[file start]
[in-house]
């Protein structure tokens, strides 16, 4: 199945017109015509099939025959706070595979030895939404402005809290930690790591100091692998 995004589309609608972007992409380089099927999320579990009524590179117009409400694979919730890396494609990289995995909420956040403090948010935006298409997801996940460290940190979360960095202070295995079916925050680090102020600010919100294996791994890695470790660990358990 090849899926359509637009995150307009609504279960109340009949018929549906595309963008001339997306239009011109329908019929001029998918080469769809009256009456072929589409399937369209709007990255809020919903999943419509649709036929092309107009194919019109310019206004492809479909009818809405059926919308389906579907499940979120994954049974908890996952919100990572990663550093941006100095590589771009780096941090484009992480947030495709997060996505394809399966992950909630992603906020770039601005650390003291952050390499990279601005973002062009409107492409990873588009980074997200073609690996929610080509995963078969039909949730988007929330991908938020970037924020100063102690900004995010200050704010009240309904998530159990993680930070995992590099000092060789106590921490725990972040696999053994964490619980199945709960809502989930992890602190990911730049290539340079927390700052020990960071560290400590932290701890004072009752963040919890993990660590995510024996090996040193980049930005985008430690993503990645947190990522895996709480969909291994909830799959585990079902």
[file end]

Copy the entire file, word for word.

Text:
[in-house]
């Protein structure tokens, strides 16, 4: 199945017109015509099939025959706070595979030895939404402005809290930690790591100091692998 995004589309609608972007992409380089099927999320579990009524590179117009409400694979919730890396494609990289995995909420956040403090948010935006298409997801996940460290940190979360960095202070295995079916925050680090102020600010919100294996791994890695470790660990358990 090849899926359509637009995150307009609504279960109340009949018929549906595309963008001339997306239009011109329908019929001029998918080469769809009256009456072929589409399937369209709007990255809020919903999943419509649709036929092309107009194919019109310019206004492809479909009818809405059926919308389906579907499940979120994954049974908890996952919100990572990663550093941006100095590589771009780096941090484009992480947030495709997060996505394809399966992950909630992603906020770039601005650390003291952050390499990279601005973002062009409107492409990873588009980074997200073609690996929610080509995963078969039909949730988007929330991908938020970037924020100063102690900004995010200050704010009240309904998530159990993680930070995992590099000092060789106590921490725990972040696999053994964490619980199945709960809502989930992890602190990911730049290539340079927390700052020990960071560290400590932290701890004072009752963040919890993990660590995510024996090996040193980049930005985008430690993503990645947190990522895996709480969909291994909830799959585990079902």